When the fate of Hong Kong was last seriously considered by a British prime minister, the world looked very different. It was argued — naively — that not much would change when the colony was handed back to China in 1997. A deal had been struck. Beijing would run defence and customs control, but otherwise Hong Kong would still be self-governing. It was always unlikely that China would honour this promise, but the pretence was useful to a Tory party terrified of admitting the alternative: that Britain had a moral duty to let the Queen’s subjects stay British.
When my husband died last month, I was as prepared as a person can be. Howard had been afflicted for many years by early-onset dementia and that, as we all know, is a one-way street. What I was totally unprepared for was the lockdown factor. Could we even have a funeral? Yes, we could, as long as we adhered to some rules. And would I like the ceremony live-streamed to those unable to attend? Well yes, I suppose I would.
Officially, more than 44,000 deaths in England and Wales have involved Covid-19. But how many have died as a direct result of the disease itself and how many are victims of the fear and neglect that it has engendered?
It is remarkable how many deaths during this pandemic have occurred in care homes. According to the Office for National Statistics, nearly 50,000 care home deaths were registered in the 11 weeks up to 22 May in England and Wales — 25,000 more than you would expect at this time of the year.
The killer came from the east in winter: fever, cough, sore throat, aching muscles, headache and sometimes death. It spread quickly to all parts of the globe, from city to city, using new transport networks. In many cities, the streets were empty and shops and schools deserted. A million died. The Russian influenza pandemic of 1889-90 may hold clues to what happens next — not least because the latest thinking is that it, too, may have been caused by a new coronavirus.
‘The crime and violence that today afflicts our nation will soon come to an end,’ said Donald Trump on 21 July 2016, as he accepted the Republican party’s nomination for the presidency of the United States. ‘Safety will be restored.’
Mark that down as a broken promise. On Friday, as a seething mob menaced the White House, the Secret Service rushed Mr Trump down to the emergency bunker under the East Wing. Downtown Washington has come to resemble a war zone.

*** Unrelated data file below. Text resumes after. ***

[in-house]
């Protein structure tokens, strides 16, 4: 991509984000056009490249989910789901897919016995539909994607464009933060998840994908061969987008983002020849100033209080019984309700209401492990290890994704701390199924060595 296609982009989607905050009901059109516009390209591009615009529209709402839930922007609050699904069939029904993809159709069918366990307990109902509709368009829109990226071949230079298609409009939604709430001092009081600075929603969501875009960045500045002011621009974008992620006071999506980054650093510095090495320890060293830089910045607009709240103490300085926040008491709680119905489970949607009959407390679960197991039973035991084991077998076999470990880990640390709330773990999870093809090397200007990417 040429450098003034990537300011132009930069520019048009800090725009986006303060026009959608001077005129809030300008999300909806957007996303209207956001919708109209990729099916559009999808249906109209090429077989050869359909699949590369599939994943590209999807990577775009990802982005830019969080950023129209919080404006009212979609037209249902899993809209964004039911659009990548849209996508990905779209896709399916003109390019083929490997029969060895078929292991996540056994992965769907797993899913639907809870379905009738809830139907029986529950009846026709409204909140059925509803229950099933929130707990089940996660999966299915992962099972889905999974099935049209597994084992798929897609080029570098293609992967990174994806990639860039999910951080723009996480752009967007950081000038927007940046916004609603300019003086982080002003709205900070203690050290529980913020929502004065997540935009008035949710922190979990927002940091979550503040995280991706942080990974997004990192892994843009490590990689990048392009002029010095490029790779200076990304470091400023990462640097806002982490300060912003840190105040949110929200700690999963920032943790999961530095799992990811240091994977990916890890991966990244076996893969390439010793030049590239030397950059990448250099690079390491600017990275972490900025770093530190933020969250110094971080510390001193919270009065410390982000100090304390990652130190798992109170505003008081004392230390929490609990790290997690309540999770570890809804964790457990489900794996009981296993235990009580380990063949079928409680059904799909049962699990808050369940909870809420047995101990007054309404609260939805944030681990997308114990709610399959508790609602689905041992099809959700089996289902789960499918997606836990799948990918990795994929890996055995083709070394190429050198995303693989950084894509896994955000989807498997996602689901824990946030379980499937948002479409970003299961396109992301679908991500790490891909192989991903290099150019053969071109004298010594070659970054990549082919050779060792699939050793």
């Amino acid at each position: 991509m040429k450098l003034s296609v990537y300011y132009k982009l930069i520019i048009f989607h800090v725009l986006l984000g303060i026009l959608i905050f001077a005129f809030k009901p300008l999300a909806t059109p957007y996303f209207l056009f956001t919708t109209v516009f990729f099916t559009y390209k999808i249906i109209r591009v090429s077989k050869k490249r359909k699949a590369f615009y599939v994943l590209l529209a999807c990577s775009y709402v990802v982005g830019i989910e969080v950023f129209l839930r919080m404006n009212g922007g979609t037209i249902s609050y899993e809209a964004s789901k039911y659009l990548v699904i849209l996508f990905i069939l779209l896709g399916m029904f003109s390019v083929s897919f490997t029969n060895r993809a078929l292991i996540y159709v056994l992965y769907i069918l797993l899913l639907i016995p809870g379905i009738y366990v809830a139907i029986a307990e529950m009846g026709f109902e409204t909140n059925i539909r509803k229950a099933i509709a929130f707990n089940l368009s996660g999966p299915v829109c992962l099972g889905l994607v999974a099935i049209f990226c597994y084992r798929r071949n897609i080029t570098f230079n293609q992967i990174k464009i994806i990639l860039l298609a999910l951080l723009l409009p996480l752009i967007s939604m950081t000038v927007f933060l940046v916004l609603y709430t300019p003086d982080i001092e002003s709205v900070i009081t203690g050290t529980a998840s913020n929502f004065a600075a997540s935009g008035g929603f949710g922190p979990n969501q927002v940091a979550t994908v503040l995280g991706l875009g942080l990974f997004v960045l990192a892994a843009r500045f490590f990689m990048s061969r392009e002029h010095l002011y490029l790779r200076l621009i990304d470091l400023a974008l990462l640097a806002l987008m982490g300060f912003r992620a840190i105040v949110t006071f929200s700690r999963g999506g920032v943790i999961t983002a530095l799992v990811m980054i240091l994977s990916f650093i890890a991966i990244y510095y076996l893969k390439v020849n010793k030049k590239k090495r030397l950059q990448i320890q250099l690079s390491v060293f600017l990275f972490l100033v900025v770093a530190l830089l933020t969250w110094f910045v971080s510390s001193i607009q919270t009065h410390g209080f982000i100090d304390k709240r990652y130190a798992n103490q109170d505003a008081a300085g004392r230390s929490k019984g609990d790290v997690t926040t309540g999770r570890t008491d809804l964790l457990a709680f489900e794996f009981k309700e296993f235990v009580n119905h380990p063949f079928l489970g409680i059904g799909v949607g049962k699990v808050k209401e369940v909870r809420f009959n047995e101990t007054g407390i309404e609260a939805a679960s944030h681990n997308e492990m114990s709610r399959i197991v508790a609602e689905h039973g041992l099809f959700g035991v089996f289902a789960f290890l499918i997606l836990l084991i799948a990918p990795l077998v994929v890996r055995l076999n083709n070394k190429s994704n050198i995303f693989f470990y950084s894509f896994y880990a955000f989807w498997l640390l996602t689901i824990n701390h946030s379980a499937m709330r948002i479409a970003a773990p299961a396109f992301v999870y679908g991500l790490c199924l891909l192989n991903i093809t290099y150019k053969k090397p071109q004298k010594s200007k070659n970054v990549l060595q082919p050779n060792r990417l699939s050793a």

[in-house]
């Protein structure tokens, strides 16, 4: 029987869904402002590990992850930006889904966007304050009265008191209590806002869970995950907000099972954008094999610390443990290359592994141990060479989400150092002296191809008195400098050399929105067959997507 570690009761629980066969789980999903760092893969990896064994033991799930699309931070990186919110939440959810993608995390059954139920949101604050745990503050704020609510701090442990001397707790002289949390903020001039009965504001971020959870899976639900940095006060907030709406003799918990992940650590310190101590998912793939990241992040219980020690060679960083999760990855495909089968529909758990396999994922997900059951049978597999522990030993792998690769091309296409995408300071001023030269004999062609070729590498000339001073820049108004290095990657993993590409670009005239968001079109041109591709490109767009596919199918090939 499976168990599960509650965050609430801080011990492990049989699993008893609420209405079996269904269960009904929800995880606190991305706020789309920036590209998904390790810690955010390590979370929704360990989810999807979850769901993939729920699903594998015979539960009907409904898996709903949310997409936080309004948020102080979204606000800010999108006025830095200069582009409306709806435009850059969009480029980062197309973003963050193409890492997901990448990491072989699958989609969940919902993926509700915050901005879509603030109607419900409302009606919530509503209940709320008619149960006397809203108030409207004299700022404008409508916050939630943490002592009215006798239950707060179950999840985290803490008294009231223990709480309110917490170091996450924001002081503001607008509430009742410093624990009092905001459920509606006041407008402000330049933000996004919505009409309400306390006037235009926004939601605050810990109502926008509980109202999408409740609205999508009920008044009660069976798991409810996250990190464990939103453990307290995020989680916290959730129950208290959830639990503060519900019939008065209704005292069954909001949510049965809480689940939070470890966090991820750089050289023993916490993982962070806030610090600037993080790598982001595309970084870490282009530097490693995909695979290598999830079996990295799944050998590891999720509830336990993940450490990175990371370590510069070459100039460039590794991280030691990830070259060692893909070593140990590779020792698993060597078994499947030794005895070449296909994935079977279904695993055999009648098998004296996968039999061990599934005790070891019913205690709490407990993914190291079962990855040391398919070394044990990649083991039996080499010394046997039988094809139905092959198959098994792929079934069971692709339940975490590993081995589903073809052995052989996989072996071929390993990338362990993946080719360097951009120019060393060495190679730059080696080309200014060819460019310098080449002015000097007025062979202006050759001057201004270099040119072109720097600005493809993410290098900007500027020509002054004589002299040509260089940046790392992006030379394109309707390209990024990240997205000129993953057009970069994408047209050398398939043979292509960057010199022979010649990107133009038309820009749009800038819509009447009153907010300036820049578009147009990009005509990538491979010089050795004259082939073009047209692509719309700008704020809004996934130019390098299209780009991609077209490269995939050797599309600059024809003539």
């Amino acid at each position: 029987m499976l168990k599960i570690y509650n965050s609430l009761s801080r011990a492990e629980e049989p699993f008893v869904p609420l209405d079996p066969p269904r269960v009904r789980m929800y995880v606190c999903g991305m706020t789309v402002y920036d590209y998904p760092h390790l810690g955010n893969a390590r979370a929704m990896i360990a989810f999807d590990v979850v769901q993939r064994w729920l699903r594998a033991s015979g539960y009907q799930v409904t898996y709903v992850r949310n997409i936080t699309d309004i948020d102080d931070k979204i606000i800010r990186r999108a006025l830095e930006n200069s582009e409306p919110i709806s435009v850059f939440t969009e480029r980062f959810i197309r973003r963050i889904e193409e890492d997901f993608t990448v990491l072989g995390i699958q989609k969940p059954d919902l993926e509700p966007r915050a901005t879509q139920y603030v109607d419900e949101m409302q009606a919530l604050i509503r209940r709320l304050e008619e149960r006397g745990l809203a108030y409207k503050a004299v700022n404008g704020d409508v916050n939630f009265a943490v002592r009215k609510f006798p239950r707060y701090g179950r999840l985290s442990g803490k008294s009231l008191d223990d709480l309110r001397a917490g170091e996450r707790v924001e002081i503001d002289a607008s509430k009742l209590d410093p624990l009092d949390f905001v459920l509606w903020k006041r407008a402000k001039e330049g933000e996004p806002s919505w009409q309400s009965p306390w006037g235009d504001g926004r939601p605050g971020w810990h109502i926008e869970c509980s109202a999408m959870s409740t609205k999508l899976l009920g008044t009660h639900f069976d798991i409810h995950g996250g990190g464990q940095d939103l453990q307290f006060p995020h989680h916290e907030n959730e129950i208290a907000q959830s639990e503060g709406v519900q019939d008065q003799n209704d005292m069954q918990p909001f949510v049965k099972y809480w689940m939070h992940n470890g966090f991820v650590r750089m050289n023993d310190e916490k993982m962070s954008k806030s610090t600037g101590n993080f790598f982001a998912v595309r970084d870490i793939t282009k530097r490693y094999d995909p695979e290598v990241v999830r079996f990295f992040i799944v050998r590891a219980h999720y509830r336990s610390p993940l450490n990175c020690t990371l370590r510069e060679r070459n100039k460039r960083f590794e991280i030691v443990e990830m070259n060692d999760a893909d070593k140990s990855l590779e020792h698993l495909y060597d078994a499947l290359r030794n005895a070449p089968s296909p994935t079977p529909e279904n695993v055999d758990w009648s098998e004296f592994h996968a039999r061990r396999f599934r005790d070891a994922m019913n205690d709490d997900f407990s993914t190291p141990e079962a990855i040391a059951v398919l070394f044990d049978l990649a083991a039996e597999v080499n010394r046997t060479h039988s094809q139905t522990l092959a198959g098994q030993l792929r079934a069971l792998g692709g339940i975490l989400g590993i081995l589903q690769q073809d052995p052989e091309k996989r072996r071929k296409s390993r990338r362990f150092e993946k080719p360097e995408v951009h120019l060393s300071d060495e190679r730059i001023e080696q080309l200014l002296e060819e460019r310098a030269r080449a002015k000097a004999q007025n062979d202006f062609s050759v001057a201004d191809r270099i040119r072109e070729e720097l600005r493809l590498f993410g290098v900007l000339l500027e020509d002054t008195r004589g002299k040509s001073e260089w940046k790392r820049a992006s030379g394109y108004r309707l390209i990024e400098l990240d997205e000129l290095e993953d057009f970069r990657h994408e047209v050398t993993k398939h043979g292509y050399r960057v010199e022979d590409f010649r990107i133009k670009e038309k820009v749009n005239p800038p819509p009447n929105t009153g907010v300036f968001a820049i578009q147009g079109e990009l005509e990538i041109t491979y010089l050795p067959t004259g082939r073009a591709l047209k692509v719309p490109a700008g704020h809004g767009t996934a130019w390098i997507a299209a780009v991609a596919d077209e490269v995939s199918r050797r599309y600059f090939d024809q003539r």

A few years ago I was sitting in Carl Safina’s yard on Long Island, drinking tea, occasionally patting a dog who was lying at my feet. Safina was talking about the magnanimity of wolves. A wolf in Yellowstone National Park, known as Twenty-One, never lost a fight, and unlike most wolves, never killed a vanquished opponent. Park rangers called him the perfect wolf.
‘When a human releases a vanquished opponent rather than killing them, in the eyes of onlookers the vanquished still loses status but the victor seems all the more impressive,’ Safina said.
I’d never have thought I’d be good at doing nothing. Or rather walking the dogs, loafing in the sun, trying to match Paul Hollywood’s tête de brioche (third time of trying), doing jigsaws and reading hefty books. But I’m lovin’ it. The only thing that stresses me — indeed brings me out in lower-deck language most unbecoming to an octogenarian — is doing live shows or podcasts on Zoom or Skype while our broadband buffers, stutters or crashes.
Amid all the Covid-19 coverage, it’s hardly surprising that the collapse of a coach-tour operator last week didn’t make too many headlines. But the end of Shearings, the largest such operator in Europe, could mean the end of coach holidays in the UK, and if that happens, something very special will have been lost.
Coach holidays are unique. They engender a sense of camaraderie which is so hard to find nowadays in our very atomised world.